Well, it appears something good came out of the shocking BP Gulf of Mexico oil spill of April 20, 2010.  On that day eleven people lost their lives and an enormous fire burned for 36 hours before the rig sank and a vast quantity of hydrocarbons leaked into the Gulf of Mexico. But the tragedy afforded an opportunity for scientists to study the large scale release of methane first hand. And researchers found that Methane (CH4) released into the environment doesn’t act the way climate science models said it would. [2]

Calling the results “extremely surprising,” scientists from the University of California, Santa Barbara and Texas A&M University showed that methane gas concentrations in the Gulf of Mexico returned to near-normal levels only months after the Deepwater Horizon oil rig explosion.

Oceanographers John Kessler of Texas A&M and David Valentine of UCSB reported:

 “We were glad to have the opportunity to lend our expertise to study this oil spill. But also we tried to make a little good come from this disaster and use it to learn something about how the planet functions naturally. The seafloor stores large quantities of methane, a potent ‘greenhouse gas,’ which has been suspected to be released naturally, modulating global climate. What the Deepwater Horizon incident has taught us is that releases of methane with similar characteristics will not have the capacity to influence climate.”

So here the scenario of “catastrophic” global warming causing the melting of the Arctic permafrost, thawing the peat-lands and releasing yet more “dangerous” gases to poison the environment falls flat on its face. The true scenario is more likely that Nature has, for billions of years, evolved its own “self-cleaning” mechanism.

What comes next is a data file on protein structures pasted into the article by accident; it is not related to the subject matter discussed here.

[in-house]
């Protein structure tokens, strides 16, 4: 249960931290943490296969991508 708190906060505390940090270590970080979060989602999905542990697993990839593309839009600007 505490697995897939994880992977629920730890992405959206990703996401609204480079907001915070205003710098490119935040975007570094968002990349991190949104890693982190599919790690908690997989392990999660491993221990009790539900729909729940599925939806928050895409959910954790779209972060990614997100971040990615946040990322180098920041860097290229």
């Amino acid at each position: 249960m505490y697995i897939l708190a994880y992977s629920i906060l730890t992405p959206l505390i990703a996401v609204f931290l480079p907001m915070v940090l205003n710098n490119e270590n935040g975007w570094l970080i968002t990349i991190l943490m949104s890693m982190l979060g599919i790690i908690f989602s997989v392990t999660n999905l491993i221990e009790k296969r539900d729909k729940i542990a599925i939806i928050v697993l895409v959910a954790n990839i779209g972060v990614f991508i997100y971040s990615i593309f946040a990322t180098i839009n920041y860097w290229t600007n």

[1] Page 59: http://www.peatsociety.org/sites/default/files/files/PeatlandsandClimateChangeBookIPS2008.pdf

[2] Reported in Science Daily (January 07, 2011); http://www.sciencedaily.com/releases/2011/01/110106145436.htm

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Comments (4)

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    elkcub

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    Thanks, Myles. That is no doubt the source of the misquote John mentioned.

    It came in the form of a sarcasm by the blog author: “Who would have thought it? Not all the myriad teams of climate scientists, obviously, with their billions in research grants, their supercomputers and climate models. But then, a research paper that ends something along the lines of “we conclude that there is no danger, and therefore no need for further study” is not likely to lead to a grant renewal is it?”

  • Avatar

    elkcub

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    I read the attached reference (sciencedaily) and can’t find the statement “we conclude that there is no danger, and therefore no need for further study.”

    Do you have access to the original report where it was originally stated? First time I’ve ever heard a researcher say there is no need for further study about anything. 😉

    • Avatar

      jsullivan

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      elkcub, thanks for the heads up. That is a misquote and is now removed. Apologies for any confusion caused.